Cystic fibrosis (CF) is an acute hereditary disorder, more common among Caucasian people. In the United States alone, over 30,000 individuals are affected by the disease. In CF, the body produces abnormally viscous secretions that can obstruct lung structures and serve as a medium for potentially severe respiratory tract infections. The thick mucus can also impede pancreatic enzyme function, leading to ineffective digestion and nutrient absorption. Every year, 1,000 new CF diagnoses are made, and for every 3,500 children born, one is diagnosed with CF.
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A team of scientists from the Czech Republic have created their own version of a mass spectrometer, which has the potential to make the detection of cystic fibrosis (CF) and gastroesophageal reflux disease (GERD) much simpler and less invasive via a breathing test.
The Czech team, headed by Patrik Španěl, claims that their breakthrough mass spectrometer has the ability to determine the presence of CF from analyzing concentrations of hydrogen cyanide in an individual’s breath — a much more convenient approach compared to the traditional method of obtaining mucus specimens from the patient’s throat.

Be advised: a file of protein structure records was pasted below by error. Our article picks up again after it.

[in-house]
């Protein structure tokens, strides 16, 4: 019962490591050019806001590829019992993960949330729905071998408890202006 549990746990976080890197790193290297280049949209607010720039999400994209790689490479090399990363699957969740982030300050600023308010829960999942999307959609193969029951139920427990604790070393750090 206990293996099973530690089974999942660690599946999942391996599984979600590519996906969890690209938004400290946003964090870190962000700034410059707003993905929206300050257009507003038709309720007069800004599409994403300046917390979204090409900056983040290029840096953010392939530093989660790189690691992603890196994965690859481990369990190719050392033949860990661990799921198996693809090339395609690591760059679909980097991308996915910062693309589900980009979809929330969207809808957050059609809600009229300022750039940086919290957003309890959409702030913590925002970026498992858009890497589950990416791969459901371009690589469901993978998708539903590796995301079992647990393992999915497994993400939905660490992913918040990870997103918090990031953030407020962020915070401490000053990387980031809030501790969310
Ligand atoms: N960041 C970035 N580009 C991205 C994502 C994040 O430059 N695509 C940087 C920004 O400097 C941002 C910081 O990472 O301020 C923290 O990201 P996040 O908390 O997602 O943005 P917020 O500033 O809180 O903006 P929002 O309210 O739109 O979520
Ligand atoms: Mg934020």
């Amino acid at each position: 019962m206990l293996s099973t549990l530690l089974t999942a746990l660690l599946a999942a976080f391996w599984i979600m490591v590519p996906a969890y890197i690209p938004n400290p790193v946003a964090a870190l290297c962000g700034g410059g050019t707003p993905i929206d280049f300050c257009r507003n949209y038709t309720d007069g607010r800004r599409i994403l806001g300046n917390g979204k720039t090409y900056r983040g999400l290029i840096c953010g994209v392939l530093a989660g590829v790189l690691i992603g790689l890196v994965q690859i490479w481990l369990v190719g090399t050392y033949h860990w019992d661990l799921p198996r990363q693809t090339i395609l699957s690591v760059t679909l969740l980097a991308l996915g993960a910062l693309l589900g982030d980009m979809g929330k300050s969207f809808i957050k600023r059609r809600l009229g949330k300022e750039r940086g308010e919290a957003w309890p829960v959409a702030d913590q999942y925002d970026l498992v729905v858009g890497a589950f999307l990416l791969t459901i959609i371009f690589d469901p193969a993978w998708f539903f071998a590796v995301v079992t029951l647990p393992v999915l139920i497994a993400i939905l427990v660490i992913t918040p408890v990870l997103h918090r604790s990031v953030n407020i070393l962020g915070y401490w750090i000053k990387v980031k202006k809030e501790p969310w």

Španěl’s associates Kseniya Dryahina and Violetta Shestivska of the Heyrovsky Institute of Physical Chemistry of the Czech Academy of Sciences, helped in the discovery of this new procedure. They had also partnered with National Institute of Public Health and the Prague-Motol Teaching Hospital in this endeavor.
Earlier in 2006, Španěl – despite initially specializing in ionic and molecular reactions in interstellar space — was awarded a local research grant to study diagnosing infections using a breathing test. This preliminary experience and knowledge on breath testing for the purpose of detecting disease aided Španěl and his team’s new method, which apparently can also be used to diagnose GERD — a disorder that almost 1 million Czech Republic citizens suffer from. There is also a strong belief that the technology will continue to be expandable into detecting other diseases via breath tests as well. Currently, the new diagnostic is undergoing tests for its effectiveness in diagnosing an inflammatory bowel disease (IBD).